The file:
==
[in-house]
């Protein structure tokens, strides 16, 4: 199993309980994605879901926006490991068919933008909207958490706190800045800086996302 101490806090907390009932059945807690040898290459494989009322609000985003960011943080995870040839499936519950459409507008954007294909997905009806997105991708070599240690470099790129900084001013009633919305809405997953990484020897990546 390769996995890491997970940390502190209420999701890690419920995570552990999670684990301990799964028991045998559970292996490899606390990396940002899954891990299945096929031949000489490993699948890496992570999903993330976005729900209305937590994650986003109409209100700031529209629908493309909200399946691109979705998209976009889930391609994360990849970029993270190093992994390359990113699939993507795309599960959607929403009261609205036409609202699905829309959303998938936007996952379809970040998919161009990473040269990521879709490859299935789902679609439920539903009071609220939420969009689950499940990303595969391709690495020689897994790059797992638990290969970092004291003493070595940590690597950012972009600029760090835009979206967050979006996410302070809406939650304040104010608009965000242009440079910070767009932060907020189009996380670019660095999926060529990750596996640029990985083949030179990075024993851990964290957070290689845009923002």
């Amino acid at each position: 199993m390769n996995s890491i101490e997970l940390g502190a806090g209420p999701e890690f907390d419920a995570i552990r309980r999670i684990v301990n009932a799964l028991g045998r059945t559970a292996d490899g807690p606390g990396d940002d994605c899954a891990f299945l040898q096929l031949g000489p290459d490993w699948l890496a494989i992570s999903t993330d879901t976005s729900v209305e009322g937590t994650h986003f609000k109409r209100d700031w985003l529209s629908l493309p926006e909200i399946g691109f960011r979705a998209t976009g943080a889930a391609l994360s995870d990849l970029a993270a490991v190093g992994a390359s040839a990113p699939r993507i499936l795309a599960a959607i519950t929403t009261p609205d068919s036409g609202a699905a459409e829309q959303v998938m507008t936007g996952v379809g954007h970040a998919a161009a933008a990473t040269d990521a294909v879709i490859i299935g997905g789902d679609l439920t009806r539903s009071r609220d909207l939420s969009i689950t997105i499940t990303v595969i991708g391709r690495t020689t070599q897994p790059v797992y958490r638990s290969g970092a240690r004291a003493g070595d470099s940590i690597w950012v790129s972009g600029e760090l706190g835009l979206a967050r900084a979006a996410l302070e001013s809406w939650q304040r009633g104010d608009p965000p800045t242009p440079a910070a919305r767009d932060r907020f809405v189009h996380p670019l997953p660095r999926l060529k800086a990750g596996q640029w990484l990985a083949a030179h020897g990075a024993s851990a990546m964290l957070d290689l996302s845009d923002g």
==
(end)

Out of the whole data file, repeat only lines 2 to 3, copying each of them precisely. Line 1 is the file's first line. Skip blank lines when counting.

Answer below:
């Protein structure tokens, strides 16, 4: 199993309980994605879901926006490991068919933008909207958490706190800045800086996302 101490806090907390009932059945807690040898290459494989009322609000985003960011943080995870040839499936519950459409507008954007294909997905009806997105991708070599240690470099790129900084001013009633919305809405997953990484020897990546 390769996995890491997970940390502190209420999701890690419920995570552990999670684990301990799964028991045998559970292996490899606390990396940002899954891990299945096929031949000489490993699948890496992570999903993330976005729900209305937590994650986003109409209100700031529209629908493309909200399946691109979705998209976009889930391609994360990849970029993270190093992994390359990113699939993507795309599960959607929403009261609205036409609202699905829309959303998938936007996952379809970040998919161009990473040269990521879709490859299935789902679609439920539903009071609220939420969009689950499940990303595969391709690495020689897994790059797992638990290969970092004291003493070595940590690597950012972009600029760090835009979206967050979006996410302070809406939650304040104010608009965000242009440079910070767009932060907020189009996380670019660095999926060529990750596996640029990985083949030179990075024993851990964290957070290689845009923002």
């Amino acid at each position: 199993m390769n996995s890491i101490e997970l940390g502190a806090g209420p999701e890690f907390d419920a995570i552990r309980r999670i684990v301990n009932a799964l028991g045998r059945t559970a292996d490899g807690p606390g990396d940002d994605c899954a891990f299945l040898q096929l031949g000489p290459d490993w699948l890496a494989i992570s999903t993330d879901t976005s729900v209305e009322g937590t994650h986003f609000k109409r209100d700031w985003l529209s629908l493309p926006e909200i399946g691109f960011r979705a998209t976009g943080a889930a391609l994360s995870d990849l970029a993270a490991v190093g992994a390359s040839a990113p699939r993507i499936l795309a599960a959607i519950t929403t009261p609205d068919s036409g609202a699905a459409e829309q959303v998938m507008t936007g996952v379809g954007h970040a998919a161009a933008a990473t040269d990521a294909v879709i490859i299935g997905g789902d679609l439920t009806r539903s009071r609220d909207l939420s969009i689950t997105i499940t990303v595969i991708g391709r690495t020689t070599q897994p790059v797992y958490r638990s290969g970092a240690r004291a003493g070595d470099s940590i690597w950012v790129s972009g600029e760090l706190g835009l979206a967050r900084a979006a996410l302070e001013s809406w939650q304040r009633g104010d608009p965000p800045t242009p440079a910070a919305r767009d932060r907020f809405v189009h996380p670019l997953p660095r999926l060529k800086a990750g596996q640029w990484l990985a083949a030179h020897g990075a024993s851990a990546m964290l957070d290689l996302s845009d923002g």